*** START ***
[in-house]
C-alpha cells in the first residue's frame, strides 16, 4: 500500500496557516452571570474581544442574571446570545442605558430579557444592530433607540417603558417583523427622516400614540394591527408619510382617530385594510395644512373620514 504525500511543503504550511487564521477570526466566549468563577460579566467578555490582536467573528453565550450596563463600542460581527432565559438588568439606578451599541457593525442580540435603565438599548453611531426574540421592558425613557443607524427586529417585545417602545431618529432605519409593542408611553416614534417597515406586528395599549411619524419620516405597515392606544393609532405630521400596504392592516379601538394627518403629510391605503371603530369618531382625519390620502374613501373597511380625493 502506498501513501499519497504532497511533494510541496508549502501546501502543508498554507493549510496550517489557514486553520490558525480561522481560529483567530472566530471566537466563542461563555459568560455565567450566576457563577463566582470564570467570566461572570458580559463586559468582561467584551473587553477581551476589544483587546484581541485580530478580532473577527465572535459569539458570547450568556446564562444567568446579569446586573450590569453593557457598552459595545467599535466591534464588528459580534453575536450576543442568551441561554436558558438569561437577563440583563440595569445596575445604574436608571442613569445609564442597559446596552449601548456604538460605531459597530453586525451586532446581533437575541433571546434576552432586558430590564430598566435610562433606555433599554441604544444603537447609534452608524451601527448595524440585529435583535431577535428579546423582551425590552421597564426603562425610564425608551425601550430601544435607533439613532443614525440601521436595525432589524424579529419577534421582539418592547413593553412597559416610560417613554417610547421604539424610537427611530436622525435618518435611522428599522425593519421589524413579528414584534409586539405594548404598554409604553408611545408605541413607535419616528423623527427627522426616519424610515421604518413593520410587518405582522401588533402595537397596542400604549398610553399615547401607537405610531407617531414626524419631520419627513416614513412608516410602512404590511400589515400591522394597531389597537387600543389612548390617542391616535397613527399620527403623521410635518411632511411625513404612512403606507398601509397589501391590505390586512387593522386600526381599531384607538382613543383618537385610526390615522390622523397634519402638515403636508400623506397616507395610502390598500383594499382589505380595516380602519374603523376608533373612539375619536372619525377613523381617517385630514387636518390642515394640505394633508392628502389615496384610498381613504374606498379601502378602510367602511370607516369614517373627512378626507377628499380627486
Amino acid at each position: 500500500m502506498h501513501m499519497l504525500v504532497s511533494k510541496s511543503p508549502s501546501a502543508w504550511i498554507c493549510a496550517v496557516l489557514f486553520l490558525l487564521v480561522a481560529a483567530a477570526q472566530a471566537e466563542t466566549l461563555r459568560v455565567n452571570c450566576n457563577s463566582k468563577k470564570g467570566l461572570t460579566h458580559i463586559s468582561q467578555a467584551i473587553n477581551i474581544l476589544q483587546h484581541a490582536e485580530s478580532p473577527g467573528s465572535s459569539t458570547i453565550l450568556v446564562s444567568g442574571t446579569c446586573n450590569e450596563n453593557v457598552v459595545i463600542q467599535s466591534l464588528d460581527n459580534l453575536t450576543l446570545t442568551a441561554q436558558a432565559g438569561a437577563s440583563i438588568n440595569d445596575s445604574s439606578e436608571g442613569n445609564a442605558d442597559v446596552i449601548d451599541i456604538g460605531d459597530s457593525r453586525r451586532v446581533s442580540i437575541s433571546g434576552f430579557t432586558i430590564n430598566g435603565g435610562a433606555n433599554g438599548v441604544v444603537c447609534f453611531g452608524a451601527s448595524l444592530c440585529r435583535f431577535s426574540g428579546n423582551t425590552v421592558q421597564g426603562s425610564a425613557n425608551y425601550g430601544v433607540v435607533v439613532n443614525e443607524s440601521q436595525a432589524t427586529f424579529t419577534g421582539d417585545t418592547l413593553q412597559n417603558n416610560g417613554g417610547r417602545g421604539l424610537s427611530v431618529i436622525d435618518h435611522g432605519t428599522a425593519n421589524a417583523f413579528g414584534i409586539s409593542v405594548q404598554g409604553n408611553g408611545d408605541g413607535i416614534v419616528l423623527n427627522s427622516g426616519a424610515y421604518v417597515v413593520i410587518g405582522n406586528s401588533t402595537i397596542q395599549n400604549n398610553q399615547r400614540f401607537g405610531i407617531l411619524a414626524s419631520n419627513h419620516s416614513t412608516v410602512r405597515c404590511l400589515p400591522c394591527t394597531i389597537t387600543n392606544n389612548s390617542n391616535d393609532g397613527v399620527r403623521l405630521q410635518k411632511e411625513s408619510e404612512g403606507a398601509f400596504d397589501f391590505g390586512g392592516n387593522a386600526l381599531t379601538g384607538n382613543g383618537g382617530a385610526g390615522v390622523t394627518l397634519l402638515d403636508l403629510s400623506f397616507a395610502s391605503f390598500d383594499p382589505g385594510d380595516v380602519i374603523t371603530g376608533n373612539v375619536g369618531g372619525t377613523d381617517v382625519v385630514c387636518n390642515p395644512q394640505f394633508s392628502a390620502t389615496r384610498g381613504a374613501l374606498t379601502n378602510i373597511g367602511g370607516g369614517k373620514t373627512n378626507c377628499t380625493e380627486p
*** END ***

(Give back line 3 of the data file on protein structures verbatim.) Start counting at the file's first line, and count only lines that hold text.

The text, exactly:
Amino acid at each position: 500500500m502506498h501513501m499519497l504525500v504532497s511533494k510541496s511543503p508549502s501546501a502543508w504550511i498554507c493549510a496550517v496557516l489557514f486553520l490558525l487564521v480561522a481560529a483567530a477570526q472566530a471566537e466563542t466566549l461563555r459568560v455565567n452571570c450566576n457563577s463566582k468563577k470564570g467570566l461572570t460579566h458580559i463586559s468582561q467578555a467584551i473587553n477581551i474581544l476589544q483587546h484581541a490582536e485580530s478580532p473577527g467573528s465572535s459569539t458570547i453565550l450568556v446564562s444567568g442574571t446579569c446586573n450590569e450596563n453593557v457598552v459595545i463600542q467599535s466591534l464588528d460581527n459580534l453575536t450576543l446570545t442568551a441561554q436558558a432565559g438569561a437577563s440583563i438588568n440595569d445596575s445604574s439606578e436608571g442613569n445609564a442605558d442597559v446596552i449601548d451599541i456604538g460605531d459597530s457593525r453586525r451586532v446581533s442580540i437575541s433571546g434576552f430579557t432586558i430590564n430598566g435603565g435610562a433606555n433599554g438599548v441604544v444603537c447609534f453611531g452608524a451601527s448595524l444592530c440585529r435583535f431577535s426574540g428579546n423582551t425590552v421592558q421597564g426603562s425610564a425613557n425608551y425601550g430601544v433607540v435607533v439613532n443614525e443607524s440601521q436595525a432589524t427586529f424579529t419577534g421582539d417585545t418592547l413593553q412597559n417603558n416610560g417613554g417610547r417602545g421604539l424610537s427611530v431618529i436622525d435618518h435611522g432605519t428599522a425593519n421589524a417583523f413579528g414584534i409586539s409593542v405594548q404598554g409604553n408611553g408611545d408605541g413607535i416614534v419616528l423623527n427627522s427622516g426616519a424610515y421604518v417597515v413593520i410587518g405582522n406586528s401588533t402595537i397596542q395599549n400604549n398610553q399615547r400614540f401607537g405610531i407617531l411619524a414626524s419631520n419627513h419620516s416614513t412608516v410602512r405597515c404590511l400589515p400591522c394591527t394597531i389597537t387600543n392606544n389612548s390617542n391616535d393609532g397613527v399620527r403623521l405630521q410635518k411632511e411625513s408619510e404612512g403606507a398601509f400596504d397589501f391590505g390586512g392592516n387593522a386600526l381599531t379601538g384607538n382613543g383618537g382617530a385610526g390615522v390622523t394627518l397634519l402638515d403636508l403629510s400623506f397616507a395610502s391605503f390598500d383594499p382589505g385594510d380595516v380602519i374603523t371603530g376608533n373612539v375619536g369618531g372619525t377613523d381617517v382625519v385630514c387636518n390642515p395644512q394640505f394633508s392628502a390620502t389615496r384610498g381613504a374613501l374606498t379601502n378602510i373597511g367602511g370607516g369614517k373620514t373627512n378626507c377628499t380625493e380627486p